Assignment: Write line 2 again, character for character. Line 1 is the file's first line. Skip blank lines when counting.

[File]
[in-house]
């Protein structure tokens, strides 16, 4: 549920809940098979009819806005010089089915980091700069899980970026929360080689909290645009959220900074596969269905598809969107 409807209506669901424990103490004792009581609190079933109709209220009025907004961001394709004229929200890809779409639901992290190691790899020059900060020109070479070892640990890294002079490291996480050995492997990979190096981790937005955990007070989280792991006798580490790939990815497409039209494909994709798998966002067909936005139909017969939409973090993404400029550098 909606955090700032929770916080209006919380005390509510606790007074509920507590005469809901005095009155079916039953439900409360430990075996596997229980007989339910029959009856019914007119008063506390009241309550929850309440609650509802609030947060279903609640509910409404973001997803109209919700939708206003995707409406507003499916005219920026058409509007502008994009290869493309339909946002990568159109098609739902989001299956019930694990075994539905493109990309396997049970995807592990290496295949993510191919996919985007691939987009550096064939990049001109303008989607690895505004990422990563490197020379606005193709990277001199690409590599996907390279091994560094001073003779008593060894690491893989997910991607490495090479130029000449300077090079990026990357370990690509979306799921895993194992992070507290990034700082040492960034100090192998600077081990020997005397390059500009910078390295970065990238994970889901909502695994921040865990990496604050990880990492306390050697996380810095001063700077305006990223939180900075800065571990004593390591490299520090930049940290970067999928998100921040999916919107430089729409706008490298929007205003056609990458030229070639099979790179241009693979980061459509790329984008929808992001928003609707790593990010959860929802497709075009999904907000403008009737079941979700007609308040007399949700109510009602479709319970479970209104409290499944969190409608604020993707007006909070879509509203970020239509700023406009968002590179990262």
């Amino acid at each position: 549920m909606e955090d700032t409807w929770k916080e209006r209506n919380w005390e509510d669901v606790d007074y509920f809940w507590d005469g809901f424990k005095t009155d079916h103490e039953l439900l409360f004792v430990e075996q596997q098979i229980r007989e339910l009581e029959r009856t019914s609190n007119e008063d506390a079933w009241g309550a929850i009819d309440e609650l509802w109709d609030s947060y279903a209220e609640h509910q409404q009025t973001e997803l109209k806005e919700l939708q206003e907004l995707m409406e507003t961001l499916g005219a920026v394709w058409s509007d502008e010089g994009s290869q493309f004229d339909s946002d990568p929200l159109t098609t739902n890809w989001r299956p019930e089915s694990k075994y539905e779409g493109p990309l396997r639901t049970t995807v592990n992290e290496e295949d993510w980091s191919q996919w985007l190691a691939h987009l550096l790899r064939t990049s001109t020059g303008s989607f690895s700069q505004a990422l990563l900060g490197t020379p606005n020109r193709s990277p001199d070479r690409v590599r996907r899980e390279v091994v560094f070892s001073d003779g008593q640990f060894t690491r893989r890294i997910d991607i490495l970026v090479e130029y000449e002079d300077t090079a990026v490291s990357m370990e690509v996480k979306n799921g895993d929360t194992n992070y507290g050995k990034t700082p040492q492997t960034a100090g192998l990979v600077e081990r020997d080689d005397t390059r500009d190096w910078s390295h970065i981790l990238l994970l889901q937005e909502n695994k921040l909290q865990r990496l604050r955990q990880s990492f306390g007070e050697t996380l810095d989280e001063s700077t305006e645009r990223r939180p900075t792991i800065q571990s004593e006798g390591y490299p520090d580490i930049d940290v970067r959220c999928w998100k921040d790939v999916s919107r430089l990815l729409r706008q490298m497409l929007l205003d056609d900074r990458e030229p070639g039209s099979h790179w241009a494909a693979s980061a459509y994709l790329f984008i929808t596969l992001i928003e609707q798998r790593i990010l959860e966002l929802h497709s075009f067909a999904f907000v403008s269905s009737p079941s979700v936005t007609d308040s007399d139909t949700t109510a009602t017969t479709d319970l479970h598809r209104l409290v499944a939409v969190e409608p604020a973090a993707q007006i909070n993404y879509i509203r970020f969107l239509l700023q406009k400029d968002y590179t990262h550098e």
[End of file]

């Protein structure tokens, strides 16, 4: 549920809940098979009819806005010089089915980091700069899980970026929360080689909290645009959220900074596969269905598809969107 409807209506669901424990103490004792009581609190079933109709209220009025907004961001394709004229929200890809779409639901992290190691790899020059900060020109070479070892640990890294002079490291996480050995492997990979190096981790937005955990007070989280792991006798580490790939990815497409039209494909994709798998966002067909936005139909017969939409973090993404400029550098 909606955090700032929770916080209006919380005390509510606790007074509920507590005469809901005095009155079916039953439900409360430990075996596997229980007989339910029959009856019914007119008063506390009241309550929850309440609650509802609030947060279903609640509910409404973001997803109209919700939708206003995707409406507003499916005219920026058409509007502008994009290869493309339909946002990568159109098609739902989001299956019930694990075994539905493109990309396997049970995807592990290496295949993510191919996919985007691939987009550096064939990049001109303008989607690895505004990422990563490197020379606005193709990277001199690409590599996907390279091994560094001073003779008593060894690491893989997910991607490495090479130029000449300077090079990026990357370990690509979306799921895993194992992070507290990034700082040492960034100090192998600077081990020997005397390059500009910078390295970065990238994970889901909502695994921040865990990496604050990880990492306390050697996380810095001063700077305006990223939180900075800065571990004593390591490299520090930049940290970067999928998100921040999916919107430089729409706008490298929007205003056609990458030229070639099979790179241009693979980061459509790329984008929808992001928003609707790593990010959860929802497709075009999904907000403008009737079941979700007609308040007399949700109510009602479709319970479970209104409290499944969190409608604020993707007006909070879509509203970020239509700023406009968002590179990262």